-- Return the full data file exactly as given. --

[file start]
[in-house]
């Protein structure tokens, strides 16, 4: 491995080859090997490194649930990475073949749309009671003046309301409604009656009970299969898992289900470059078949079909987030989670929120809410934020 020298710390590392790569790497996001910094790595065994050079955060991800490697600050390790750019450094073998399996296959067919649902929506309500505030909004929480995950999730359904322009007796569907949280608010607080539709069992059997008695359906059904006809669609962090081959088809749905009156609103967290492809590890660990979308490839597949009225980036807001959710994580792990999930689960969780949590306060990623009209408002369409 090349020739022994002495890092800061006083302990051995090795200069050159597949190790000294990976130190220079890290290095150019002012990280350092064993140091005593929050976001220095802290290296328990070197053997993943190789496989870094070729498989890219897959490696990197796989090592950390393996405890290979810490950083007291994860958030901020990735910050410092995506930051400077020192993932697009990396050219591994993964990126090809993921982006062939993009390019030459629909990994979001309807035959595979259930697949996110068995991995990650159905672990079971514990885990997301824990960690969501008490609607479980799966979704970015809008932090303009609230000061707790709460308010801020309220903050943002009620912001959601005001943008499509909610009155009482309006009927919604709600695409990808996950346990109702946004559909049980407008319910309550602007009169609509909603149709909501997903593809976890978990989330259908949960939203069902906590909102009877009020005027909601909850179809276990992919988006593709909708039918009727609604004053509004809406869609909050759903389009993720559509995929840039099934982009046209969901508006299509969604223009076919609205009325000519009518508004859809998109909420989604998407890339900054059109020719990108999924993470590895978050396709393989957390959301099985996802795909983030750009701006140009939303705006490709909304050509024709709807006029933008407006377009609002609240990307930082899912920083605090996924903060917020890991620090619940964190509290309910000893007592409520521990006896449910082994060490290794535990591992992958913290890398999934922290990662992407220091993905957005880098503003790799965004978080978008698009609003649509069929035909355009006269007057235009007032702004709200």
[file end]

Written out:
[in-house]
């Protein structure tokens, strides 16, 4: 491995080859090997490194649930990475073949749309009671003046309301409604009656009970299969898992289900470059078949079909987030989670929120809410934020 020298710390590392790569790497996001910094790595065994050079955060991800490697600050390790750019450094073998399996296959067919649902929506309500505030909004929480995950999730359904322009007796569907949280608010607080539709069992059997008695359906059904006809669609962090081959088809749905009156609103967290492809590890660990979308490839597949009225980036807001959710994580792990999930689960969780949590306060990623009209408002369409 090349020739022994002495890092800061006083302990051995090795200069050159597949190790000294990976130190220079890290290095150019002012990280350092064993140091005593929050976001220095802290290296328990070197053997993943190789496989870094070729498989890219897959490696990197796989090592950390393996405890290979810490950083007291994860958030901020990735910050410092995506930051400077020192993932697009990396050219591994993964990126090809993921982006062939993009390019030459629909990994979001309807035959595979259930697949996110068995991995990650159905672990079971514990885990997301824990960690969501008490609607479980799966979704970015809008932090303009609230000061707790709460308010801020309220903050943002009620912001959601005001943008499509909610009155009482309006009927919604709600695409990808996950346990109702946004559909049980407008319910309550602007009169609509909603149709909501997903593809976890978990989330259908949960939203069902906590909102009877009020005027909601909850179809276990992919988006593709909708039918009727609604004053509004809406869609909050759903389009993720559509995929840039099934982009046209969901508006299509969604223009076919609205009325000519009518508004859809998109909420989604998407890339900054059109020719990108999924993470590895978050396709393989957390959301099985996802795909983030750009701006140009939303705006490709909304050509024709709807006029933008407006377009609002609240990307930082899912920083605090996924903060917020890991620090619940964190509290309910000893007592409520521990006896449910082994060490290794535990591992992958913290890398999934922290990662992407220091993905957005880098503003790799965004978080978008698009609003649509069929035909355009006269007057235009007032702004709200």